LUBBOCK, TX (KCBD) - About 1,500 athletes from around the world came to Lubbock this weekend to compete in one of the most challenging sporting events in the world, the Ironman Triathlon. Competitors swim 1.2 miles, bike 56 miles, and run 13.1 miles. It's a total of 70.3 miles. The Buffalo Springs Lake Ironman Triathlon tests competitor's athleticism, endurance and determination.
"It means something different every time you go to the starting line," said competitor David Bailey. He has three Ironman's under his belt, and Sunday's race qualified him to return to Hawaii to compete in the Ironman World Championship again, but Bailey completed the course a little differently than most of his fellow competitors. He used his arms to push himself up the hills, and wheels aided his journey.
Bailey is paralyzed. He lost the use of his legs in a motor cross accident 22 years ago. "I figured that was it. I had wanted to do the Ironman, and then three months after that I fell, and I figured well, there goes that," he said. Even a traumatic accident couldn't stop him. "I thought, well I could still do this, so I figured well, why not," said Bailey. He started training, competed in marathons, and eventually worked his way up to the Ironman.
"They still keep going, and if that's not encouragement, I don't know what is," said one of the race volunteers, Teresa Powers.
Some spectators watched in disbelief as Bailey crossed the finish line, but he's amazed by competitors who run the race on their own two feet. "Major respect for the people that do this on their legs all day, I don't know how they run that far and cycle that far," Bailey said.
Bailey came in 2nd in the physically challenged division, but the younger competitor who beat him says he couldn't have done it without Bailey's help.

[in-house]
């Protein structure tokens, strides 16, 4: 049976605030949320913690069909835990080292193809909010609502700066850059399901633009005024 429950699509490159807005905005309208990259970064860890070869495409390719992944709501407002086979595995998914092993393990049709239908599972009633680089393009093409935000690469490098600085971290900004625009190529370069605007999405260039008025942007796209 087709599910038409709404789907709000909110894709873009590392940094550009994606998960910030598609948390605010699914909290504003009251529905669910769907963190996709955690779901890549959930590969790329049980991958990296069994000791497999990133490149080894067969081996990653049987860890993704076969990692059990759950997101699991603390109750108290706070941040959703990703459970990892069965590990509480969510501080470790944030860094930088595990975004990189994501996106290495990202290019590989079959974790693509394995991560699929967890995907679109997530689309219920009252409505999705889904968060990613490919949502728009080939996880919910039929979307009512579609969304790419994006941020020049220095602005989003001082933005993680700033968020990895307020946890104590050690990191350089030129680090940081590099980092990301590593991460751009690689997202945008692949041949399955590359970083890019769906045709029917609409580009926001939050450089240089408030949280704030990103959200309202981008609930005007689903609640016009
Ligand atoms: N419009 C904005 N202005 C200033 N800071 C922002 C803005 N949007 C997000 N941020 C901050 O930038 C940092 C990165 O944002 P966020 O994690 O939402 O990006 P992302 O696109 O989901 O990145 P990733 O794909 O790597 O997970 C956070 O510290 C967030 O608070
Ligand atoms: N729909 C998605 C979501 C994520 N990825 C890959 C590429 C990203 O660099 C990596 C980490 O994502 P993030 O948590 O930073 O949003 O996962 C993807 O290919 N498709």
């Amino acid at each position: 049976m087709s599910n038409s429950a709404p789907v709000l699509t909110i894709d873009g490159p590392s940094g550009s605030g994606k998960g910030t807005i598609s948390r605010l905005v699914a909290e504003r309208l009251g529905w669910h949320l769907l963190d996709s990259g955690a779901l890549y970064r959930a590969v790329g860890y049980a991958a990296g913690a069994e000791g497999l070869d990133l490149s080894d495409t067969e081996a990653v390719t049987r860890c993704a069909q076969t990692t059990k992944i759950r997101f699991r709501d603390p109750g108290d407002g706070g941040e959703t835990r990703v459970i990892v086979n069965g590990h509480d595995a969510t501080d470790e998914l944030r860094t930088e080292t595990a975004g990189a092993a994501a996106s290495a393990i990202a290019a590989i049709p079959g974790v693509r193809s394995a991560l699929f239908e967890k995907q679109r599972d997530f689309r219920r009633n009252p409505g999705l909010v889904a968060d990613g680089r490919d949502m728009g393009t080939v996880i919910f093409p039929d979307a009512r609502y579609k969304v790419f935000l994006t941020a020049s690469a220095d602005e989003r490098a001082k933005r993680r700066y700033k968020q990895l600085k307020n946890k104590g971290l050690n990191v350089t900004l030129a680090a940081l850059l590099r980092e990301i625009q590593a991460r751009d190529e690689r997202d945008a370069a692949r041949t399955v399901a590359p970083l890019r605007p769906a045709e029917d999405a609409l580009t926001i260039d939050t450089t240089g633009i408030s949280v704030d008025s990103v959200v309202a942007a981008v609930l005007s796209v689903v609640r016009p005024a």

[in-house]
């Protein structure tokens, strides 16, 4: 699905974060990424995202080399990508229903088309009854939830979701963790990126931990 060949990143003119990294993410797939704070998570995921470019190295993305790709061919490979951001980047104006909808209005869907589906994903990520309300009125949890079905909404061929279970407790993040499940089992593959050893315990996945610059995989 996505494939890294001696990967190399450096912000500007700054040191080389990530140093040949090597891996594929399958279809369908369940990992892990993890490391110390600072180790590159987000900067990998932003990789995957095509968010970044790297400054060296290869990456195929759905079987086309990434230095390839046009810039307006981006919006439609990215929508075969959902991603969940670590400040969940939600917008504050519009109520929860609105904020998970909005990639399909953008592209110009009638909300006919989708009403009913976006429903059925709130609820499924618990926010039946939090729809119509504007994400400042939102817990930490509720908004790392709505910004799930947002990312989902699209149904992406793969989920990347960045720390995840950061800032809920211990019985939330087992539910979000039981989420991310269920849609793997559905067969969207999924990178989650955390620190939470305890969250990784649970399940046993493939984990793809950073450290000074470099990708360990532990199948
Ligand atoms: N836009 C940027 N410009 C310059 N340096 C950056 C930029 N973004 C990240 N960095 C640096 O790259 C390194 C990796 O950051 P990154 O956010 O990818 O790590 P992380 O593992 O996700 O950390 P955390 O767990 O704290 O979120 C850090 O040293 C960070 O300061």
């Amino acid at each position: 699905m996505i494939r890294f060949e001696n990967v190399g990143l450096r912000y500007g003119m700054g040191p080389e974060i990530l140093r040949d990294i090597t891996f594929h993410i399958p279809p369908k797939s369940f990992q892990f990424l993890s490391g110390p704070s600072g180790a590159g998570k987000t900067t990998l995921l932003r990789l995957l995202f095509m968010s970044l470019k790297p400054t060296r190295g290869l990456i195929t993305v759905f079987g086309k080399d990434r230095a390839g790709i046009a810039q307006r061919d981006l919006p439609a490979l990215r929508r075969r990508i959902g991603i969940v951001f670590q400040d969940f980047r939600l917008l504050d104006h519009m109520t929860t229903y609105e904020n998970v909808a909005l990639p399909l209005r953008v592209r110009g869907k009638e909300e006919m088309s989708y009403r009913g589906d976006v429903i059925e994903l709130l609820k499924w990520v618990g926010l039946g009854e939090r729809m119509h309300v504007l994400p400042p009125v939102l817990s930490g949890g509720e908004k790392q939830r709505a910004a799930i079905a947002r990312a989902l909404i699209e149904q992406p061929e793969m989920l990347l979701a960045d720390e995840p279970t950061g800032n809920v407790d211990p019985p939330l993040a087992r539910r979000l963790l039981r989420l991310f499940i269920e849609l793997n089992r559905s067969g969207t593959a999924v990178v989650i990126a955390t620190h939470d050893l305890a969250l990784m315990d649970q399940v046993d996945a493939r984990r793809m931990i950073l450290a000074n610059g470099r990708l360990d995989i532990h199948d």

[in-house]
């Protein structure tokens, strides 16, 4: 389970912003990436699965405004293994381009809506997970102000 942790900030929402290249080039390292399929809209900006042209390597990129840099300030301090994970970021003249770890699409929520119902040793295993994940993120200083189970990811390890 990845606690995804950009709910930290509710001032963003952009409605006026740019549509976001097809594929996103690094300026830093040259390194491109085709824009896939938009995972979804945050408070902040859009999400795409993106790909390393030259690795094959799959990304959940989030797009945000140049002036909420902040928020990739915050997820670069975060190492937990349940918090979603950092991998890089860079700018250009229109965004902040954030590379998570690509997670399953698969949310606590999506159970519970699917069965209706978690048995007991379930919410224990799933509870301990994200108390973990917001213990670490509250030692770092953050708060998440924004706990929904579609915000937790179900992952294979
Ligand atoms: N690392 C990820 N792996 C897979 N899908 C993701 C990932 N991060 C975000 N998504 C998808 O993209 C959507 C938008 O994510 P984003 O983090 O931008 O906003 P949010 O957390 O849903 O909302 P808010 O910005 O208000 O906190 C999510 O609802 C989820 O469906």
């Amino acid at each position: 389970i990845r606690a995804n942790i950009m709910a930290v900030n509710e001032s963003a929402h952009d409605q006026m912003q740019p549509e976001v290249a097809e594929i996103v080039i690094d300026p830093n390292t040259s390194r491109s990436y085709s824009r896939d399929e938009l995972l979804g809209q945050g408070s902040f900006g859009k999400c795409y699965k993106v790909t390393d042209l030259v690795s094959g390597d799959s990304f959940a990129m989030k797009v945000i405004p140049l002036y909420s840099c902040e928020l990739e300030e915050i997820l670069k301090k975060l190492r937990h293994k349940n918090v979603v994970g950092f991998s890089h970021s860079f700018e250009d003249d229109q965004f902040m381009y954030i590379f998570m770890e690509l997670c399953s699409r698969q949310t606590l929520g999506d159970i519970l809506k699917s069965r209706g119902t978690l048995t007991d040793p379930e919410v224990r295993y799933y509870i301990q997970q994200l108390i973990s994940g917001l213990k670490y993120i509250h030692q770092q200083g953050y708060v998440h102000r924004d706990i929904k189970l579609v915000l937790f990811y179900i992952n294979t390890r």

"I had a motorcycle accident 18 years ago, so I've been wheel-chair racing for 17 years, and doing triathlons for eight," said Jason Fowler. The accident left Fowler paralyzed, but shortly after he met the man who proved to him his injury did not have to hold him back.
"I did the Boston marathon, and he had just gotten hurt, so he came up to the hotel after the race and we met, and he was going, ok what do I do?," said Bailey.
"He's (Bailey) the reason I started doing this," said Fowler.
Both Bailey and Fowler achieved what many would think impossible- they've completed a 70.3 mile Ironman Triathlon without the use of their legs.
"I've always been a competitive, athletic person and I think just the biggest challenge I could get my hands on," said Fowler.
They've always encouraged and supported each other, but they've never competed together until Sunday. "I had like a first career, retired, getting too old for this stuff, and then he came along and I thought, well maybe I could still do it," said Bailey.
After six hours of swimming, cycling, and pushing themselves up hills, they proved they both have what it takes, they proved dedication pays off, and they proved no obstacle is too big to overcome. "Same challenges, just different equipment," said Fowler.
Both Bailey and Fowler, with the top times in the Handcycle division qualified for the Ironman World Championship in Hawaii.
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